the rewriting of america's restrictive immigration laws, drafted in the 1920s. he fought hard for the immigration and nationality act of 1965, signed by president lyndon johnson. and as america inches toward majority-minority status, with the descendants of european immigrants a declining share of the population, the face of today's america is the one kennedy's efforts helped create, for better... >> i think it is fair to say that senator kennedy was one of the architects of the america of the future. >> suarez: ... or for worse. >> the '65 act put american immigration on auto-pilot. >> suarez: by the time of the john kennedy administration, america had absorbed the huge ellis island generations of immigrants who poured in from europe from roughly 1880 to 1920. president kennedy, whose great- grandparents came to boston from ireland, supported scrapping the existing quota system that used 19th-century america's ethnic makeup as a template for letting in new arrivals, favoring europeans and effectively sealing off newcomers from the rest of the world. on the senate floor in 200
are proud and happy that bank of america actually has a solution to help them out with their cards. i listen. that's the first thing i do is listen. you know what, what happened? what put you in this situation? and everyone's situation is different. we always want to make sure that we're doing what's best for our cardholders. i'll go through some of his monthly expenses, if he has a mortgage payment, if he pays rent. and then i'll use all that information to try and see what kind of a payment he financially can handle. i want to help you. bank of america wants to help you through this difficult time. when they come to you and they say thank you, aj, for helping me with this problem, that's where we get our joy from. that's what motivates us everyday. >>> the safe return of journalists euna lee and laura ling, former vice president gore this morning said laura's mother had some soup waiting for her. like any family meal, it's the family part that counts the most. for laura, it's her mother, father, husband, and sister, fellow journalist, lisa ling. >> proud would be an understatement. the lit
, visionary ? no, i have them. huh. the new lightweight hp mini netbook with windows and america's largest and most-reliable 3g network built in. only 199.99 with mobile broadband plans from 39.99 i am-- speechless, envious. wanna be me right now. getting one. are more than words here. it's personal. i have diabetes. rodney's kid too. so we're so proud to manufacture... the accu-chek® aviva meters and test strips... here in the u.s.a. plus, we've proven you'll waste 50% fewer strips... when you use our meter, which means greater savings... for people with diabetes, like me. now that's a true american value. accu-chek® aviva. born in the u.s.a. trace: we have been telling you a lot about the government's cash for clunkers program when government rebates to folks who trade in gas guzzling cars for more new more fuel efficient ones. in another state another cash for clunkers deal for years. this one involves something from your kitchen. anita vogel live for us tonight from compton, california just south of los angeles. anita? >> well, hi there, trace. the local utility company here southern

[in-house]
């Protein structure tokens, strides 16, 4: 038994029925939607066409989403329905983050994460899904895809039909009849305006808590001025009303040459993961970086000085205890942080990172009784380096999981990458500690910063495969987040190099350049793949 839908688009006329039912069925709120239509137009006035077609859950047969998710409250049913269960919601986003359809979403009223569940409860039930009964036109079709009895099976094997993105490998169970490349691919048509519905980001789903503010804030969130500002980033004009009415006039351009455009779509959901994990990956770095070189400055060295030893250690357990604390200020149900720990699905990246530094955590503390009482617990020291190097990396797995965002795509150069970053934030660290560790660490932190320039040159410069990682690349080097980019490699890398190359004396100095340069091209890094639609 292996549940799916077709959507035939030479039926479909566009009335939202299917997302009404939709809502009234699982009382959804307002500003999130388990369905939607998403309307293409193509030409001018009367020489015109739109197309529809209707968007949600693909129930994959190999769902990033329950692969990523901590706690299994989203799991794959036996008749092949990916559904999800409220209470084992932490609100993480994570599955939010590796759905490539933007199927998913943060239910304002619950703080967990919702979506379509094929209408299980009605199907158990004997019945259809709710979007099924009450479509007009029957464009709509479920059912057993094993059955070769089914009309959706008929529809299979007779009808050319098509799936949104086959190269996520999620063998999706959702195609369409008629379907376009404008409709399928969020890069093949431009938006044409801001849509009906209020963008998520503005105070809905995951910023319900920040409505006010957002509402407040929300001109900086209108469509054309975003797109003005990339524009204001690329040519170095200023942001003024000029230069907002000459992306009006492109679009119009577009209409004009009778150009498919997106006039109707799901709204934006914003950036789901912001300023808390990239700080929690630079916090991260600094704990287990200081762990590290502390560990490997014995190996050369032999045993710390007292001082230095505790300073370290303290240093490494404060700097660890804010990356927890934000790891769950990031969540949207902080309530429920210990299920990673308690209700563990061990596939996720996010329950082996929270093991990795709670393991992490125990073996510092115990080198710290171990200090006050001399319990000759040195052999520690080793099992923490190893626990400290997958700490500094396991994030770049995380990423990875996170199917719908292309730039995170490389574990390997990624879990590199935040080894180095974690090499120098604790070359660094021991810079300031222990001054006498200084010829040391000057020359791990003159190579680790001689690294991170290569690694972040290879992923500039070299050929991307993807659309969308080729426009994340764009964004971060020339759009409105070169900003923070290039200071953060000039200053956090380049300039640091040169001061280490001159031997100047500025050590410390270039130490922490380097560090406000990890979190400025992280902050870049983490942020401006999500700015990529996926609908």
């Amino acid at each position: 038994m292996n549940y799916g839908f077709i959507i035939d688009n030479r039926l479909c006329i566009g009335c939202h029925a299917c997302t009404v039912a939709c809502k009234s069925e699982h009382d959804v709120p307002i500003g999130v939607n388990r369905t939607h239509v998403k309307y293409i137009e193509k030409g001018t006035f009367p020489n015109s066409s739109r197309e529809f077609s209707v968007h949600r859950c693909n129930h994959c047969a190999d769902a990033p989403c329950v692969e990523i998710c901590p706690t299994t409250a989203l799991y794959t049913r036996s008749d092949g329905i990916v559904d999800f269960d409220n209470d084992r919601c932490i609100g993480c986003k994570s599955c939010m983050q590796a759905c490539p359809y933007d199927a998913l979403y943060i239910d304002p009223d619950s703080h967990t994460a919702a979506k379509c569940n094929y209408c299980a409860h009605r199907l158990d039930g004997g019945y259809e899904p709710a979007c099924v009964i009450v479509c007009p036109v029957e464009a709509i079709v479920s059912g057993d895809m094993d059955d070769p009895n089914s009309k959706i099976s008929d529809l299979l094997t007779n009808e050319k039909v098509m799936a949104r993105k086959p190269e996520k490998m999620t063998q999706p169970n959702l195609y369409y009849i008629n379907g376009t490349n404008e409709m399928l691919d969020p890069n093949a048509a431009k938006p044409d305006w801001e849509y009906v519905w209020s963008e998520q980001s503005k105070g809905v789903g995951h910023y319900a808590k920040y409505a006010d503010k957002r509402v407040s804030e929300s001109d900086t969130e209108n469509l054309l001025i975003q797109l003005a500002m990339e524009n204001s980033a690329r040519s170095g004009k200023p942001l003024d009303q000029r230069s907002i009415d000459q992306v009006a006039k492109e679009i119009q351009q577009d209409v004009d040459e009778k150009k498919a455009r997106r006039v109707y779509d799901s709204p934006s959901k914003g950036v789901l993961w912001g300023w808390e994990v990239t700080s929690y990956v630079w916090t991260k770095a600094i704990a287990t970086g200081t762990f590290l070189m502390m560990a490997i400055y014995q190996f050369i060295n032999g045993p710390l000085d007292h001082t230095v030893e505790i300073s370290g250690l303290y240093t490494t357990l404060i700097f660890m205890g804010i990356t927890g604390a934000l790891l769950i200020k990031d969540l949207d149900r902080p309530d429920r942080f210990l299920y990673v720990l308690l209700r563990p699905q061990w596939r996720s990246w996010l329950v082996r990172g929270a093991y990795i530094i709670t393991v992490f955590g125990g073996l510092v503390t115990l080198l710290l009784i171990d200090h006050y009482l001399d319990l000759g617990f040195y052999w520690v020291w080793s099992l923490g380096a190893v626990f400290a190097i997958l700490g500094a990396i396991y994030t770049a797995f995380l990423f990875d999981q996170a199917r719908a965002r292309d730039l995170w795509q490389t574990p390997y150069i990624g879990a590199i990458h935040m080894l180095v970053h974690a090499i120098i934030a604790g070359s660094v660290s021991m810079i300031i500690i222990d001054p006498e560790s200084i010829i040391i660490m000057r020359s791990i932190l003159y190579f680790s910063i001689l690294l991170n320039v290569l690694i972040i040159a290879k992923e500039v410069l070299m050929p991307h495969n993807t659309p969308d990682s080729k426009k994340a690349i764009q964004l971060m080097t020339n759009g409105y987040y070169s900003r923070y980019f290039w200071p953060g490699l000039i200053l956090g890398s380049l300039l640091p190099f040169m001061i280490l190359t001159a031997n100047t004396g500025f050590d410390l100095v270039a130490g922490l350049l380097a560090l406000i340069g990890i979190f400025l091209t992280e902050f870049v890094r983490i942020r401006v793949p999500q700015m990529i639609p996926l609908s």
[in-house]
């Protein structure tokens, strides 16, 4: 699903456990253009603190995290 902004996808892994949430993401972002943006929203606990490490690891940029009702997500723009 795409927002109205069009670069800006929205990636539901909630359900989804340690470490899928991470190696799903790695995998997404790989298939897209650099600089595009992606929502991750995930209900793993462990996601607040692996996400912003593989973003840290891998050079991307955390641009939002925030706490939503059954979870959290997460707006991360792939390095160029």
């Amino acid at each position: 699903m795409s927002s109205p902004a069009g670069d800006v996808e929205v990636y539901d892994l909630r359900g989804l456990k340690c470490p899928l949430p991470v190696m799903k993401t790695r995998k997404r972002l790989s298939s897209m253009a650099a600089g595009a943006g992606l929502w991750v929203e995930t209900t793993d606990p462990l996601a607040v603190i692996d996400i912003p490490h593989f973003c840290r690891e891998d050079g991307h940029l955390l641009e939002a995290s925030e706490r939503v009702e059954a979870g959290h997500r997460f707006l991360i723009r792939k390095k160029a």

.p. morgan doing 20% of their mortgages. down towards the bottom, you have bank of america and wells fargo at 4% and 6%. host: let's put the basics backs on the table. it is called what? guest: under the umbrella of making home affordable, at the peace we are focusing on is the home affordable modification program. it is what buyers do if they are running into problems. they call their letter and say they want a hempo modifications . the servicer will figure out how much you can pay. the point is to get your monthly payments down to 31% of your income. host: how much money was set aside for this and how was it used? guest: they set aside a certain amount. there are several pieces to this. there is an incentive payment for each loan that gets modified that is successful. then there are annual payments of $1,000 as long as the lone state's current. the bar were actually gets money towards their payments going to pay down their principal. -- the bowerer actually gets money towards their payments. the servicer will reduce their payment to 38% and the government will split the difference with t
america's coastline? captions paid for by abc, inc. >>> and good morning to you again this morning. i'm diane sawyer in times square. robin is on assignment on this thursday, august 27th. and chris cuomo is anchoring our coverage from hyannisport, massachusetts. chris, good morning. any signs the family is stirring this morning? >> good morning, diane. i don't think i've ever been able to say this before, but the kennedy compound is quiet. and talking to family members, from youngest to oldest yesterday, they all remember teddy the same way. he was there for them always. and now, they are make sure they are there for him. the family is literally, taking shifts, holding vigil, over teddy's body, making sure the man who they love is never alone. even in the final moments, he showed his strength. >> there was a certain peace there that was absolutely beautiful. >> reporter: now, loved ones are gathering at the family compound to mourn and celebrate. >> that's what we're going to do in the next few days. celebrate his life, a wonderful life. >> reporter: a family who played in the surf wh
and columnist ann coulter during a speech to the young america's foundation. this last about one hour and 15 minutes. >> boy, do we have a and now for you. we have ann coulter. first off, i like to welcome our viewers from c-span and a live web spain. i'm an intern with young america's foundation. young america's foundation is the premier organization that educates students on the principle of limited government, individual liberty, a strong national defense, and traditional values. for more information, please call our telephone number. or visit our web site. what did barack obama and ann coulter have in common? [laughter] nothing, thank god. [applause] ann coulter is now the author of seven "new york times was " a best-selling books, and i am sure there will be many more to come. she graduated with honors from cornell university, and no, mr. alderman, not the same school you attended. [applause] she then went on to practice law in new york city and even work for the senate judiciary committee. the conservative movement is so lucky that have an intelligent, articulate, and not to mention ex